Correspondence to: Erich Roth, PhD, Director, Surgical Research Labora-tory, University of Vienna/AKH, Wahringer Gurtel 18-20, A-1090 Wien,Austria
Nutrition 17:5266, 2001 0899-9007/01/$20.00Elsevier Science Inc., 2001. Printed in the United States. All rights reserved.
mental data indicate that a rather high oral or enteral supply ofGLN is necessary to evoke positive biological effects in endotox-emia. Therefore, it will be of special interest whether commercialproducts with an appropriate amount of protein-bound GLN willbe available in future.
The study by Boza et al. also raises the question of whetherparenteral or enteral GLN supply may be of advantage underclinical conditions. Very few studies have compared GLN-enriched parenteral with enteral feeding in humans. In postopera-tive patients, it was shown that plasma GLN concentration did notdiffer significantly by feeding group, although a trend suggestedthat GLN recovered more slowly in the patients fed with a tubethan in those fed by total parenteral nutrition.16 We comparedpostfeeding hyperammonemia in patients with transjugular intra-hepatic portosystemic shunt and liver cirrhosis after either paren-teral or enteral GLN supply.17 Our data indicated that parenterallyadministered GLN caused a lower degree of systemic hyperam-monemia than did enteral GLN in cirrhotic patients. Therefore, infuture, GLN application in parenteral or enteral or oral form maybe disease dependent.17
In conclusion, GLN influences several biological processesincluding intestinal protein synthesis. It has to be clarified whetherGLN-related stimulation of intestinal protein synthesis is due to anincreased delivery of substrate or energy or by stimulating GSHformation and protein transcription. At any rate, the therapeuticalpotential of GLN seems to be closely associated with that ofglutathione.18 Thus, the food constituent GLN may be the primeexample of a nutrient that develops into an essential dietary sup-plement because of its druglike activities.19
Erich Roth, PhDUniversity of Vienna
1. Souba WW, Wilmore DW. Postoperative alteration of arteriovenous exchange ofamino acids across the gastrointestinal tract. Surgery 1983;94:342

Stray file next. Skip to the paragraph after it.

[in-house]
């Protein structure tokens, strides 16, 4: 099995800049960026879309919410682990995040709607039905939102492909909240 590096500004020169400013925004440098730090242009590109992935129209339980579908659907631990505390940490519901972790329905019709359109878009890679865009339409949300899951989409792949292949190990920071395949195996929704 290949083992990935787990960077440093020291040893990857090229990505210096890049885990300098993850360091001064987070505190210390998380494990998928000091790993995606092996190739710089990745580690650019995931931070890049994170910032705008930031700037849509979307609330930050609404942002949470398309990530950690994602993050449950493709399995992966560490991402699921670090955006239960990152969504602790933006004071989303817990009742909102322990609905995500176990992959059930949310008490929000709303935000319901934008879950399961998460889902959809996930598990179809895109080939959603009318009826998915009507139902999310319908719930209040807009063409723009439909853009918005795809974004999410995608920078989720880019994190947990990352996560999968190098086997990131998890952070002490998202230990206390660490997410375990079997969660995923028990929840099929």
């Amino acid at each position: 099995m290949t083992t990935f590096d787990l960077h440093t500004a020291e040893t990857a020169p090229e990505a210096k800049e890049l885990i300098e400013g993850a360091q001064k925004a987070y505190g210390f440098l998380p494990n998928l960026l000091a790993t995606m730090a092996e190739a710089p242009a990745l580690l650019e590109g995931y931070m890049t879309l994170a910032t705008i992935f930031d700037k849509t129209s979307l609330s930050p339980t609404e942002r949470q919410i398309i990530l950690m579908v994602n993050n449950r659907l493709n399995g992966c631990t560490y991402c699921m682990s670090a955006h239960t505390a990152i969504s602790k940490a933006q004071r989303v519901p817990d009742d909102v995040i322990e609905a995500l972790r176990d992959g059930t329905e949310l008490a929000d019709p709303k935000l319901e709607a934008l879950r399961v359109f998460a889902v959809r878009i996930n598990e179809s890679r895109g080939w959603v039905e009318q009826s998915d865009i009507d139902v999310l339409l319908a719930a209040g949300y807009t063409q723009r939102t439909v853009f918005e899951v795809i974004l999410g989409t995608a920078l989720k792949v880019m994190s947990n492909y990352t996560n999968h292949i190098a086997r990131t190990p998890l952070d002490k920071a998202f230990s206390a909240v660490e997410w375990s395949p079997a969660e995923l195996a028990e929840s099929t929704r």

2. Muhlbacher F, Kapadia CR, Colpoys MF, Smith RJ, Wilmore DW. Effects ofglucocorticoids on glutamine metabolism in skeletal muscle. Am J Physiol1984;247:E75
3. Windmueller HG. Glutamine utilization by the small intestine. Adv Enzymol1982;53:202
4. Boza JJ, Turini M, Moennoz D, et al. Effect of glutamine supplementation of thediet on tissue protein synthesis rate of glucocorticoid-treated rats. Nutrition2001;17:46
5. Souba WW, Klimberg VS, Hautamaki RD, et al. Oral glutamine reduces bacterialtranslocation following abdominal radiation. J Surg Res 1990;48:1
6. Panigrahi P, Gewolb IH, Bambord P, Horvath K. Role of glutamine in bacterialtranscytosis and epithelial cell injury. JPEN 1997;21:75
7. Furukawa S, Saito H, Inaba T, et al. Glutamine-enriched enteral diet enhancesbacterial clearance in protracted bacterial peritonitis, regardless of glutamineform. JPEN 1997;21:208
8. Houdijk AP, Rijnsburger ER, Jansen J, et al. Randomised trial of glutamine-enriched enteral nutrition on infectious morbidity in patients with multipletrauma. Lancet 1998;352:772
9. Jones C, Palmer TE, Griffiths RD. Randomized clinical outcome study ofcritically ill patients given glutamine-supplemented enteral nutrition. Nutrition1999;15:108
10. Souba WW, Herskowitz K, Klimberg VS, et al. The effects of sepsis andendotoxemia on gut glutamine metabolism. Ann Surg 1990;211:543
11. Sarantos P, Ockert K, Souba WW. Endotoxin stimulates lymphocyte glutaminaseexpression. Arch Surg 1993;128:920